Software Requirements Specification Outline

This document contains a template structure for a software requirements specification (SRS) document. To use this outline replace the description of each section with the information about your project. If a section is not applicable to your project, keep the heading in your document, and just state that it is not applicable.

Software Requirements Specification

Project Title

Version History with Revision Dates

1. Introduction

  • 1.1 Product Overview

Provides a brief overview of the product objectives and scope. Start by copying the first section from your project proposal, and revise as necessary to reflect any changes and refinements since your proposal was submitted.

1.2 Human Resources
Describes the potential users, customers, and domain experts that have been consulted or will be consulted in the development of the system.

  • 1.3 Business Context
    Provides an overview of the business organization sponsoring the development of this product. This overview should include the business's mission statement and its organizational objectives or goals.

2. User Requirements (written for customers)

  • 2.1 User Objectives
    This section describes a list of objectives and requirements for the system from the user's perspective. It may include a "wish list" of desirable characteristics, along with comments if a characteristic is not likely to be feasible or consistent with the overall organizational context.

  • 2.2 Similar System Information
    Describes the relationship of this product with any other products. Specifies if this product is intended to be stand-alone, or else used as a component of a larger product. If the latter, this section discusses the relationship of this product to the larger product.

  • 2.3 User Characteristics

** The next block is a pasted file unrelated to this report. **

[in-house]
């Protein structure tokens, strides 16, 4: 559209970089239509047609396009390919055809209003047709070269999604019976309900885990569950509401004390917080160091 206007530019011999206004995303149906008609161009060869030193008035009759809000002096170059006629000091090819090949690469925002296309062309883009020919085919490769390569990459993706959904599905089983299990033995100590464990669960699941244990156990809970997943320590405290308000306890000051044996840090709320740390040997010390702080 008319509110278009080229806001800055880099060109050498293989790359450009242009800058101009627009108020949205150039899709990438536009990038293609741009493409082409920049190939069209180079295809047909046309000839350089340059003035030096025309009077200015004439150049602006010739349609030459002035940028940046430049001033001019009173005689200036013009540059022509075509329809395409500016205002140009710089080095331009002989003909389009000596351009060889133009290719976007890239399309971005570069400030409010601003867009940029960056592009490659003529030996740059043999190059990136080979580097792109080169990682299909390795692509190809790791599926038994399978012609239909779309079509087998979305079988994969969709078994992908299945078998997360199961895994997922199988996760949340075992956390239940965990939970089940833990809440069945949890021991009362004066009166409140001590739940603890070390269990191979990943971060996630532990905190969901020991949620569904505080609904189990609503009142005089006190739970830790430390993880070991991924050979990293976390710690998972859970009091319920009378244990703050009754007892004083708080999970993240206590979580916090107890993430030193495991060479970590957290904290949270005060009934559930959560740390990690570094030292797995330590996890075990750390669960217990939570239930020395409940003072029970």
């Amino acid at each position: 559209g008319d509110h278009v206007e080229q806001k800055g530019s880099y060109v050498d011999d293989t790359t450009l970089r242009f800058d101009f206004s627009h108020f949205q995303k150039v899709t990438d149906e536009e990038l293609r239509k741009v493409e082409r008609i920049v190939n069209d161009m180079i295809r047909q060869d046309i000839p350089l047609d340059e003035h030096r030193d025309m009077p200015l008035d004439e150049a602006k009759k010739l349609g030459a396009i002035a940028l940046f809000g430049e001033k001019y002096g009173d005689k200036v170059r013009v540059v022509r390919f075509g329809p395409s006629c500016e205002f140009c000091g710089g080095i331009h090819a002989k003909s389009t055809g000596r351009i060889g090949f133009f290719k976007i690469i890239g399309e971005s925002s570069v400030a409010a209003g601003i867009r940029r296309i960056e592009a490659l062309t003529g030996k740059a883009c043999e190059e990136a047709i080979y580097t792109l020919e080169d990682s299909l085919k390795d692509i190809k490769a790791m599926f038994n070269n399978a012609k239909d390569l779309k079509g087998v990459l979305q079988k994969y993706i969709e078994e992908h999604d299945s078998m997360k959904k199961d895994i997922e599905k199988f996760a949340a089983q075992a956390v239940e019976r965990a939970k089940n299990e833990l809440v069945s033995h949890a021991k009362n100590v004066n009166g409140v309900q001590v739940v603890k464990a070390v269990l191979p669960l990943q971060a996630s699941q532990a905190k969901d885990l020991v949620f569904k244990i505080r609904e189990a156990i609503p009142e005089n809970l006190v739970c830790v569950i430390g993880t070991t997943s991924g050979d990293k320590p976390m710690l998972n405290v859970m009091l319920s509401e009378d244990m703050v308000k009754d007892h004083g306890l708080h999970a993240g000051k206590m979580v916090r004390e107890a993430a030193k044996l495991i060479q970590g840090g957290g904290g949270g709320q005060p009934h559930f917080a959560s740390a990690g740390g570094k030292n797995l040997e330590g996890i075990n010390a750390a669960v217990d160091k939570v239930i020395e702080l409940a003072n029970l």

Describes the features of the user community, including their expected expertise with software systems and the application domain.

  • 2.4 User Problem Statement
    Describes any problems currently confronted by the user community.

3. Functional Requirements

This section lists the functional requirements in ranked order. A functional requirement describes a desired behavior or effect of the software system, in other words, what the system must accomplish, but not how it will do it. Other kinds of requirements (such as interface requirements, performance requirements, or reliability requirements) describe how the system accomplishes its functional requirements. Each functional requirement should be specified in a format similar to the following:

  1. Short imperative sentence stating what the system should do.

  • Description
    A description of the function or object, explaining it as unambiguously as possible.

  • Inputs
    Describe input data and its source (e.g., keyboard, mouse, file, another system)

  • Outputs
    Describe any data produced and its destination

  • Criticality
    Describes how essential this requirement is to the overall system.

  • Technical issues
    Describes any design or implementation issues involved in satisfying this requirement.

  • Risks
    Describes the circumstances under which this requirement might not able to be satisfied, and what actions can be taken to reduce the probability of this occurrence.

  • Dependencies with other requirements
    Refer to other requirements or modules which must be developed for this requirement to function as intended.

  1. Short imperative sentence stating the second ranked requirement

4. Interface Requirements

This section describes how the software interfaces with other software products or users for input or output. Examples of such interfaces include library routines, token streams, shared memory, graphical I/O, and so forth.

  • 4.1 User Interfaces
    Describes how this product interfaces with the user.

    • 4.1.1 GUI
      Describes the